HK Builds His Nest

HK Builds His Nest

Friday, September 26, 2014

HK 9.23.14

I was feeling pretty low as lots of stuff is going on in my personal life. I have found that getting out with Nature lifts my spirits, so I took off for the North Landing at Honey Bee. It was after school hours so I drove to Rosemont Forest to look for HK and/or take a walk in their big field. And, as soon as I got out of my car, I spotted him. And then he promptly took off and flew down to the maintenance shed and landed in a tree.

So, of course, back into the car I go and drive over.
Even as cloudy as it was, HK is one beautiful Bald Eagle.

Friday, September 19, 2014

HK on the Clubhouse Tower

I had just about given up seeing Honey Bee Eagles today.  I was in the car and decided to make just one more loop down S.Independence Blvd. And.....there was HK simply sitting up on the tower at the Honey Bee entrance. Although he had his back and tail to me, he was as photogenic as ever, preening and shifting position.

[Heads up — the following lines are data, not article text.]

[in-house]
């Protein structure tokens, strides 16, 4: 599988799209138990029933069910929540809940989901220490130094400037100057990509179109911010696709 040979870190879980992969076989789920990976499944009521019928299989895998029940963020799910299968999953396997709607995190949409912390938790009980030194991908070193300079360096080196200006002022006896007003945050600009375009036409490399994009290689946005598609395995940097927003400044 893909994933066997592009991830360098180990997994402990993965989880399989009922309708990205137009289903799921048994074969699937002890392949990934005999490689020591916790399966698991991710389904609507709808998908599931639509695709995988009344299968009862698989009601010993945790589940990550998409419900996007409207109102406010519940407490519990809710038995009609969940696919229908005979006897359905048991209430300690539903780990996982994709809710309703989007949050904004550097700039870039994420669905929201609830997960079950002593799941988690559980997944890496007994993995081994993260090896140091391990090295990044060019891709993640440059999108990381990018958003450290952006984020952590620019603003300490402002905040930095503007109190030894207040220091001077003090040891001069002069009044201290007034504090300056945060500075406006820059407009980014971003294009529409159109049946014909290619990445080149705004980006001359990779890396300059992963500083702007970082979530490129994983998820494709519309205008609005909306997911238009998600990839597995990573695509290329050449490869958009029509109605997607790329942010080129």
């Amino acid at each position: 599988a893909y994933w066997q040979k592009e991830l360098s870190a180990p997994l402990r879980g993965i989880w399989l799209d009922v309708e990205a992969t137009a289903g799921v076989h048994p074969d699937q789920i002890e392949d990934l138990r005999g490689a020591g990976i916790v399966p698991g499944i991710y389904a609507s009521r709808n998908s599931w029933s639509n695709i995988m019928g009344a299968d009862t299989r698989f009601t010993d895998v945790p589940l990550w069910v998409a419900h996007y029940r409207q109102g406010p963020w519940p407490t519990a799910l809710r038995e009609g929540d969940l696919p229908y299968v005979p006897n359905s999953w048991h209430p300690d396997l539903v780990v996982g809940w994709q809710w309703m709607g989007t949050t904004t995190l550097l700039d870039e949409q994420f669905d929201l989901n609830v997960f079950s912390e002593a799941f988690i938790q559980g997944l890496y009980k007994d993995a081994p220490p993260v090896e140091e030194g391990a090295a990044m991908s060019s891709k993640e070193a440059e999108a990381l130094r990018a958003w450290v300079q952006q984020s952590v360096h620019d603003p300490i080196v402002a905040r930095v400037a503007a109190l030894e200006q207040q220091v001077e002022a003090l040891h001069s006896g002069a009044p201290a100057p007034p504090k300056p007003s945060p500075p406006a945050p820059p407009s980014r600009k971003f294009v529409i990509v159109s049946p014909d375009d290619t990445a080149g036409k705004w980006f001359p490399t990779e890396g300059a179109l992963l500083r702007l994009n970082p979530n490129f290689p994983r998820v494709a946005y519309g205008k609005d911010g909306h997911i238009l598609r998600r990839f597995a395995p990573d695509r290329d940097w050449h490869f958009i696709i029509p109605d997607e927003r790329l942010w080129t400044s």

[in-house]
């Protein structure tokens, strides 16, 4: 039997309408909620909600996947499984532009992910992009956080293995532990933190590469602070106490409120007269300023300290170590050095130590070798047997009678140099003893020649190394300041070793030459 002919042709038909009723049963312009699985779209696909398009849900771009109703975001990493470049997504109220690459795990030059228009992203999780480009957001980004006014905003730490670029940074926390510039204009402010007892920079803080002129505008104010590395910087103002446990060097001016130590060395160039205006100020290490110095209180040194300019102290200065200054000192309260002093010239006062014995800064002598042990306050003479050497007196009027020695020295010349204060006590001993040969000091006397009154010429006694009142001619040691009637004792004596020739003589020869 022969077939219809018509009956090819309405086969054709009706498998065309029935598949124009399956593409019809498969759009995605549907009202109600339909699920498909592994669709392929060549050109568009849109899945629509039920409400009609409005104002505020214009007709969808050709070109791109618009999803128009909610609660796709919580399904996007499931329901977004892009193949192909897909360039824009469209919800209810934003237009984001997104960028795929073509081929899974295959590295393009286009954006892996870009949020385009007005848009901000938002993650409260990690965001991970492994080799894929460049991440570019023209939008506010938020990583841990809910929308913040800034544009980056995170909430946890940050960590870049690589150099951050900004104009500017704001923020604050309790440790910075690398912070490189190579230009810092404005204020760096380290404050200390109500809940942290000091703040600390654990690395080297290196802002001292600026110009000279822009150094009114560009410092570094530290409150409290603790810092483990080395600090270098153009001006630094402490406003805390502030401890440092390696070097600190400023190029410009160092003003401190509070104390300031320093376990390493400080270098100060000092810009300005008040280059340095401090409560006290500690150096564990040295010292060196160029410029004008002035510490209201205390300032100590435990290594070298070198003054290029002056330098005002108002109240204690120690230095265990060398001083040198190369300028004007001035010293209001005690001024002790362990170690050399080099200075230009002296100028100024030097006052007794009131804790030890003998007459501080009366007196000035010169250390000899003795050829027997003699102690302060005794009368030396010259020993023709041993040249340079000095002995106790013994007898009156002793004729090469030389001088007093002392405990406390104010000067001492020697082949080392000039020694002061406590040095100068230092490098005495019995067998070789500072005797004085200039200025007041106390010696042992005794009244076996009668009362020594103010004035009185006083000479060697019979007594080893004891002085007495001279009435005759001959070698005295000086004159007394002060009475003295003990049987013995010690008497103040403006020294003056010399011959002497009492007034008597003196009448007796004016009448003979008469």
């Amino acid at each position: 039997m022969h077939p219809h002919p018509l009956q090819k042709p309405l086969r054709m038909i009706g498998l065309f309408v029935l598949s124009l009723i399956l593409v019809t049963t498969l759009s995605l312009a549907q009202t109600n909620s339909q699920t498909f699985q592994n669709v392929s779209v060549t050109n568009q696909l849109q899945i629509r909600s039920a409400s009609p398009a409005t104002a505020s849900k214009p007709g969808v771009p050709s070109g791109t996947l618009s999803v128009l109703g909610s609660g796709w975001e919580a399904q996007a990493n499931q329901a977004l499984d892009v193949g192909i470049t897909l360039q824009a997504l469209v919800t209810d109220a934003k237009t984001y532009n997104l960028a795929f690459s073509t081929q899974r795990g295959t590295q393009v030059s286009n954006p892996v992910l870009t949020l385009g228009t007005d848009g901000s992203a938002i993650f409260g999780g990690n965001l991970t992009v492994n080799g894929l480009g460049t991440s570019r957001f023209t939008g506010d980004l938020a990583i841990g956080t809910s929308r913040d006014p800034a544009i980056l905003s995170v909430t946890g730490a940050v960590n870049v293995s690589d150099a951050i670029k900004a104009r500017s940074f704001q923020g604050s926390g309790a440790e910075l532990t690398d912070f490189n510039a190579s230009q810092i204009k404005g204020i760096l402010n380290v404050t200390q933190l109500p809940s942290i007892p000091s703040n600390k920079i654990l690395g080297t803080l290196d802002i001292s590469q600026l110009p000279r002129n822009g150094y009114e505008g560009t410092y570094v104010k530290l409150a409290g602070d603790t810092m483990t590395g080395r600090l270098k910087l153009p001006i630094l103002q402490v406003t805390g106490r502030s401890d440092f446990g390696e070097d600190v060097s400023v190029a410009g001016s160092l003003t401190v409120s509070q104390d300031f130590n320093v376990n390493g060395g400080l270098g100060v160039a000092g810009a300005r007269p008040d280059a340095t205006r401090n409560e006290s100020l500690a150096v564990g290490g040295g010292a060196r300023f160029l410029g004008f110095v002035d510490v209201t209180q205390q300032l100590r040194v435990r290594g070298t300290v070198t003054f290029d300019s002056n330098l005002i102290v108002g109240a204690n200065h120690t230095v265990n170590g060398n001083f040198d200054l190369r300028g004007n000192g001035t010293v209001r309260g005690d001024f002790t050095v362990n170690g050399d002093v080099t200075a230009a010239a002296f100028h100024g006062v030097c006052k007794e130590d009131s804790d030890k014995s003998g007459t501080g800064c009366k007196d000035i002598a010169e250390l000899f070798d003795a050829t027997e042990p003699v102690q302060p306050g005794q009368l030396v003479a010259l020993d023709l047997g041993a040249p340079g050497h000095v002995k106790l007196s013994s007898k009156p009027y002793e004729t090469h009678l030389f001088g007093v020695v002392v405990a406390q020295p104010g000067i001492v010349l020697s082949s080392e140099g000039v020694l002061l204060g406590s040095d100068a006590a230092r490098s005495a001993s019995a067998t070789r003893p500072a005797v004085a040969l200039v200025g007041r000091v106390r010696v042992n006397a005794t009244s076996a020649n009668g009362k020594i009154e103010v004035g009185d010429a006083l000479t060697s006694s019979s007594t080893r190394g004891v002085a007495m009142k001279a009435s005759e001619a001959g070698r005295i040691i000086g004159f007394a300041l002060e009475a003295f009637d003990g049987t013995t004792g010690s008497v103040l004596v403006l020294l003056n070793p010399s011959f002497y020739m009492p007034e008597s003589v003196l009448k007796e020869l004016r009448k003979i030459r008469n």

I was pressed for time, so after about 45 minutes I left him in the tower taking care of business at 5PM.

Wednesday, September 17, 2014

HK revisits the cell tower: 9.16.14

I was able to get out for a brief time today and was fortunate to find HK perched on a cell tower where he has been observed many times.  Under a brilliant blue sky, I watched him for about 45 minutes. 

He was looking around and attending to some personal grooming. 

He gave me a quizzical look, then took off.

I was able to determine the letters on his purple band and report his band to the Bird Banding Laboratory.

Monday, September 15, 2014

Sterling's Story by Mary Reid Barrow

The following account was written by Mary Reid Barrow, correspondent for the Virginian Pilot and published on May 14, 2006. Ms. Barrow has graciously allowed me to republish the rough copy of the article from her files and also the accompanying photos. Article and photos are copyrighted material. Please do not reproduce or download.